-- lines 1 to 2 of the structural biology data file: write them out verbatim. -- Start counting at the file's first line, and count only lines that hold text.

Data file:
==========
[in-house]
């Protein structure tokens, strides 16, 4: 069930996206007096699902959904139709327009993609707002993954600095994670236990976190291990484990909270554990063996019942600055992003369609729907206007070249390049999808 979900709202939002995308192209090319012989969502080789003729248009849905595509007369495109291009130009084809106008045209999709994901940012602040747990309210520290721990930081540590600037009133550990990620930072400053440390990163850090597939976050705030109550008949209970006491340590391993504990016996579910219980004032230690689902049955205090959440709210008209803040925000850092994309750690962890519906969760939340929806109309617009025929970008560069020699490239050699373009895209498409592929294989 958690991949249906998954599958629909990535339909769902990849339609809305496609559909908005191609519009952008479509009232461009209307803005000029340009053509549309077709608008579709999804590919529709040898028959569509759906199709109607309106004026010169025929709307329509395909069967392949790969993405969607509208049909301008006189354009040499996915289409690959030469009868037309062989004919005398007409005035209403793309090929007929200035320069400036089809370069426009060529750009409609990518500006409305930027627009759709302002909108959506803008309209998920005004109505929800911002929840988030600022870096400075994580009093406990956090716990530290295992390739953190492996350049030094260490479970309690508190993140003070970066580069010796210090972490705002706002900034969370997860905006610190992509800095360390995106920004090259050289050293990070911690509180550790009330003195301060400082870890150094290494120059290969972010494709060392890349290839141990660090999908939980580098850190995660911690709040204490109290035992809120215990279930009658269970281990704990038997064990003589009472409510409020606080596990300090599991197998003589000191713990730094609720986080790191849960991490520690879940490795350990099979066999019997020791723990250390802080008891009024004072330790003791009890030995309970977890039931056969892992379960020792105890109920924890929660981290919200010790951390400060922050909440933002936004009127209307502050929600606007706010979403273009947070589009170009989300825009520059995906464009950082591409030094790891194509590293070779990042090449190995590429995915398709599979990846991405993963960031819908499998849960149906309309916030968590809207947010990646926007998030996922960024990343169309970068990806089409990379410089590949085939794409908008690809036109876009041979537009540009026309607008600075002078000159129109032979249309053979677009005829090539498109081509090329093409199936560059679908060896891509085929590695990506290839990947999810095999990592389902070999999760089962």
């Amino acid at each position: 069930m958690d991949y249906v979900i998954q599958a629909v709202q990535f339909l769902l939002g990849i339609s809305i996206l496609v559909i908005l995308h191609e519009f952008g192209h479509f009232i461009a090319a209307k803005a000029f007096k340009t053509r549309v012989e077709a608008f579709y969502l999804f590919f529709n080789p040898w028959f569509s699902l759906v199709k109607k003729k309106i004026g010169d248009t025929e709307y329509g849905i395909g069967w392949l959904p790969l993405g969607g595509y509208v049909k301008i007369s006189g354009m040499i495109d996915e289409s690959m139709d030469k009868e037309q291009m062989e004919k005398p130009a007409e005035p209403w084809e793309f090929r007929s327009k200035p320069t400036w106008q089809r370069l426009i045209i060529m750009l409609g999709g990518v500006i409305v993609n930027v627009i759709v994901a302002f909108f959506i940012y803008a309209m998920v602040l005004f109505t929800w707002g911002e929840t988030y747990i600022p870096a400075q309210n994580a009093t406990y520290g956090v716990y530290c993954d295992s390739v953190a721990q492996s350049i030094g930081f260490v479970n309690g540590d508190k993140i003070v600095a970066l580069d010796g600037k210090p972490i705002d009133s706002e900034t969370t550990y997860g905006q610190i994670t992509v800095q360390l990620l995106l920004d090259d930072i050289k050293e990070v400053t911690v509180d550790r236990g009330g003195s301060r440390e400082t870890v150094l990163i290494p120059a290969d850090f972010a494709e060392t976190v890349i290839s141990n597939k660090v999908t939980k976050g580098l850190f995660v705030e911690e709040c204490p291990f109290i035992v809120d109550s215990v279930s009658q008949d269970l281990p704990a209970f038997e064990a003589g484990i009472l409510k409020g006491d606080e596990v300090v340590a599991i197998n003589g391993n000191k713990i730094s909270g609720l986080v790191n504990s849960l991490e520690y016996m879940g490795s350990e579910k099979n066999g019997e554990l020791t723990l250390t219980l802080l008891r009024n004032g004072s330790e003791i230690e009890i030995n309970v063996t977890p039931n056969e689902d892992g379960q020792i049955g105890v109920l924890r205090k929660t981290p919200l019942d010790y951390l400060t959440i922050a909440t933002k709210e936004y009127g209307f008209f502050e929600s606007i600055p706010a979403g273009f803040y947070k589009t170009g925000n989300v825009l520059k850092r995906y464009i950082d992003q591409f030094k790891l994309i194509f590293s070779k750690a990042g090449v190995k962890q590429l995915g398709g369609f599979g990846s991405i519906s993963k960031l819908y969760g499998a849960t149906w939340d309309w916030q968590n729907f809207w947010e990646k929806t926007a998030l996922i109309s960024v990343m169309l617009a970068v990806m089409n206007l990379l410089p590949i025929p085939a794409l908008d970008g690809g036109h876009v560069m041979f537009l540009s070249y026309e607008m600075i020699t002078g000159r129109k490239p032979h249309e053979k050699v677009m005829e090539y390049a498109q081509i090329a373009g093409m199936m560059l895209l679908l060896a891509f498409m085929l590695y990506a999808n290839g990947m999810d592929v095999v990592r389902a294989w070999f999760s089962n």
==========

[in-house]
């Protein structure tokens, strides 16, 4: 069930996206007096699902959904139709327009993609707002993954600095994670236990976190291990484990909270554990063996019942600055992003369609729907206007070249390049999808 979900709202939002995308192209090319012989969502080789003729248009849905595509007369495109291009130009084809106008045209999709994901940012602040747990309210520290721990930081540590600037009133550990990620930072400053440390990163850090597939976050705030109550008949209970006491340590391993504990016996579910219980004032230690689902049955205090959440709210008209803040925000850092994309750690962890519906969760939340929806109309617009025929970008560069020699490239050699373009895209498409592929294989 958690991949249906998954599958629909990535339909769902990849339609809305496609559909908005191609519009952008479509009232461009209307803005000029340009053509549309077709608008579709999804590919529709040898028959569509759906199709109607309106004026010169025929709307329509395909069967392949790969993405969607509208049909301008006189354009040499996915289409690959030469009868037309062989004919005398007409005035209403793309090929007929200035320069400036089809370069426009060529750009409609990518500006409305930027627009759709302002909108959506803008309209998920005004109505929800911002929840988030600022870096400075994580009093406990956090716990530290295992390739953190492996350049030094260490479970309690508190993140003070970066580069010796210090972490705002706002900034969370997860905006610190992509800095360390995106920004090259050289050293990070911690509180550790009330003195301060400082870890150094290494120059290969972010494709060392890349290839141990660090999908939980580098850190995660911690709040204490109290035992809120215990279930009658269970281990704990038997064990003589009472409510409020606080596990300090599991197998003589000191713990730094609720986080790191849960991490520690879940490795350990099979066999019997020791723990250390802080008891009024004072330790003791009890030995309970977890039931056969892992379960020792105890109920924890929660981290919200010790951390400060922050909440933002936004009127209307502050929600606007706010979403273009947070589009170009989300825009520059995906464009950082591409030094790891194509590293070779990042090449190995590429995915398709599979990846991405993963960031819908499998849960149906309309916030968590809207947010990646926007998030996922960024990343169309970068990806089409990379410089590949085939794409908008690809036109876009041979537009540009026309607008600075002078000159129109032979249309053979677009005829090539498109081509090329093409199936560059679908060896891509085929590695990506290839990947999810095999990592389902070999999760089962």